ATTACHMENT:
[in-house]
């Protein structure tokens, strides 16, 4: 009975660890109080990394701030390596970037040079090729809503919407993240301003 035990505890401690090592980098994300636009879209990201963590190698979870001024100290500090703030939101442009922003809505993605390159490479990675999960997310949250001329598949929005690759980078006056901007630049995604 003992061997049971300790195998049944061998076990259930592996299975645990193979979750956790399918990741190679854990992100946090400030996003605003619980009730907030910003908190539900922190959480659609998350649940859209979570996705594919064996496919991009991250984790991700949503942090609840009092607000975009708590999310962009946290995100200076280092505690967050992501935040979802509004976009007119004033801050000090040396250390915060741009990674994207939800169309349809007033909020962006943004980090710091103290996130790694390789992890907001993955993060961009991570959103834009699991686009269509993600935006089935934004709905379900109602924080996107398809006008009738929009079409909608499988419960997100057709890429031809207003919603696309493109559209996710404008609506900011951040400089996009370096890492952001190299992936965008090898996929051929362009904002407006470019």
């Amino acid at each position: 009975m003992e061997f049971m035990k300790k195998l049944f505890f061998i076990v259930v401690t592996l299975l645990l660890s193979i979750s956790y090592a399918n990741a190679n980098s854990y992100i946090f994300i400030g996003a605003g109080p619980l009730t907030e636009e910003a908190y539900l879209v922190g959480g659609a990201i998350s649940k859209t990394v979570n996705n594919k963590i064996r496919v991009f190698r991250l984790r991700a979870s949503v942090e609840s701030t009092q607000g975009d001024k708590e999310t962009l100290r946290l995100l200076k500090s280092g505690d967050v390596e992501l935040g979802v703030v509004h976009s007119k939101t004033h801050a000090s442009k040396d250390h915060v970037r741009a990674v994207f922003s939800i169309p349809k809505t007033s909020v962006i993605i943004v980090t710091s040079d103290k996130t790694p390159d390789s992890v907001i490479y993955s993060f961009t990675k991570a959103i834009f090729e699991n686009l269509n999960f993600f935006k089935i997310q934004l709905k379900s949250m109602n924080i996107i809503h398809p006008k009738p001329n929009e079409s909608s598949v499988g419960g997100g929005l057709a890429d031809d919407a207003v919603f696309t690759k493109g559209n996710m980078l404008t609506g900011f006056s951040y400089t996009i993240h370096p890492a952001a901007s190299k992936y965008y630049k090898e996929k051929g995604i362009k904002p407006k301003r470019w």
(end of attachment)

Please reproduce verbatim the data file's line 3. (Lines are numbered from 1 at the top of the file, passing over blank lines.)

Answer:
């Amino acid at each position: 009975m003992e061997f049971m035990k300790k195998l049944f505890f061998i076990v259930v401690t592996l299975l645990l660890s193979i979750s956790y090592a399918n990741a190679n980098s854990y992100i946090f994300i400030g996003a605003g109080p619980l009730t907030e636009e910003a908190y539900l879209v922190g959480g659609a990201i998350s649940k859209t990394v979570n996705n594919k963590i064996r496919v991009f190698r991250l984790r991700a979870s949503v942090e609840s701030t009092q607000g975009d001024k708590e999310t962009l100290r946290l995100l200076k500090s280092g505690d967050v390596e992501l935040g979802v703030v509004h976009s007119k939101t004033h801050a000090s442009k040396d250390h915060v970037r741009a990674v994207f922003s939800i169309p349809k809505t007033s909020v962006i993605i943004v980090t710091s040079d103290k996130t790694p390159d390789s992890v907001i490479y993955s993060f961009t990675k991570a959103i834009f090729e699991n686009l269509n999960f993600f935006k089935i997310q934004l709905k379900s949250m109602n924080i996107i809503h398809p006008k009738p001329n929009e079409s909608s598949v499988g419960g997100g929005l057709a890429d031809d919407a207003v919603f696309t690759k493109g559209n996710m980078l404008t609506g900011f006056s951040y400089t996009i993240h370096p890492a952001a901007s190299k992936y965008y630049k090898e996929k051929g995604i362009k904002p407006k301003r470019w």